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From The Birmingham Age Herald, December 6, 1914. By Kate Porter.

When he was a little boy o’ mine,
    And e’en before he came,
I thought of him as a hero brave,
    A man who’d win a name.

The little hands that clung to mine
    I taught to work alone,
The little mind I taught to think
    Without depending on my own.

I made his little body strong,
    I made him brave and true,
Although I knew that all the while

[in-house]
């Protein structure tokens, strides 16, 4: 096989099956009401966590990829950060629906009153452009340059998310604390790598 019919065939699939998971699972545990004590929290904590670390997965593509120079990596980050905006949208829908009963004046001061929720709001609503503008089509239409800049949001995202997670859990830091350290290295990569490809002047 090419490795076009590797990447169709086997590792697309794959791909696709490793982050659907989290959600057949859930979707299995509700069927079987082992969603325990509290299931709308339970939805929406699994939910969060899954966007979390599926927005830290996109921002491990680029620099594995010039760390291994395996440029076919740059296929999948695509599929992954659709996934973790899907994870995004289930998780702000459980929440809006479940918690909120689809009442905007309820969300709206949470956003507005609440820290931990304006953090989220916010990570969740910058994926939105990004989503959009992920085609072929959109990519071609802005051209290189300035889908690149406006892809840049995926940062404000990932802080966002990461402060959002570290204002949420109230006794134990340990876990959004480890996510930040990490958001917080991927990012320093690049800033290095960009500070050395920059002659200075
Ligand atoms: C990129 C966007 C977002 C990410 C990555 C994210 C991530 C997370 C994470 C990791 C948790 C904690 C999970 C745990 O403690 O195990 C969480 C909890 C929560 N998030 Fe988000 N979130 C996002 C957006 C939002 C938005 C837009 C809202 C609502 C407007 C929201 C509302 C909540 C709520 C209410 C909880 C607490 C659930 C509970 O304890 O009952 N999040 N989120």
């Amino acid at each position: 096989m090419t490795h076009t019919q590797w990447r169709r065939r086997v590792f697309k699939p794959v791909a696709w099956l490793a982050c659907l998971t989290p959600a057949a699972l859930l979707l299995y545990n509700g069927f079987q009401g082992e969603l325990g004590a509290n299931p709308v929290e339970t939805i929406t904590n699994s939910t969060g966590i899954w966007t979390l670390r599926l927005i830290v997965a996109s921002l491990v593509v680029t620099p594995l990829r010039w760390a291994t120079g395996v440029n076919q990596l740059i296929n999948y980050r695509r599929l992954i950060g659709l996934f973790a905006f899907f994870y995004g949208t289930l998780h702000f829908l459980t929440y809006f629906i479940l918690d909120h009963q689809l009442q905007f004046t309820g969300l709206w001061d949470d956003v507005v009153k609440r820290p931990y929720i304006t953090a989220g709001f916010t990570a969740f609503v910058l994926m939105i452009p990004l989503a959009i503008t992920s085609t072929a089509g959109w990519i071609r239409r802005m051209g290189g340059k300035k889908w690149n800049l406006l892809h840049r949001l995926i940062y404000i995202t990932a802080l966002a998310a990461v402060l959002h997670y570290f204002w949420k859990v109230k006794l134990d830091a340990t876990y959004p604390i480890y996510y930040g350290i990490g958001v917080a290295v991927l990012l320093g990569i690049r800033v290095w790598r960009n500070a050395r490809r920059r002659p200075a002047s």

From me he further grew.

Then why should I be sorrowing,
    His country’s call has come?
Oh, why should I not feel my pride?
    He bravely leaves his home.

His land is what I trained him for,
    So why should tears fall fast?
The man-child that I gave to it
    Goes forth to serve at last!

As strong as any mother’s son
    I watched him ride away,
Yet why do I keep thinking him
    My little boy today?

Long years it’s been since I last heard
    His voice in childish key,
And why do I keep hearing now
    A little cry for me?

’Twas sweet to hold his baby form
    (How safe he was with me!)
But ever in my mind I hold
    The man that was to be.

And now how fades that vision bright,
    This thought of him, in pain!
Ah, why can I but see instead
    My little boy again?

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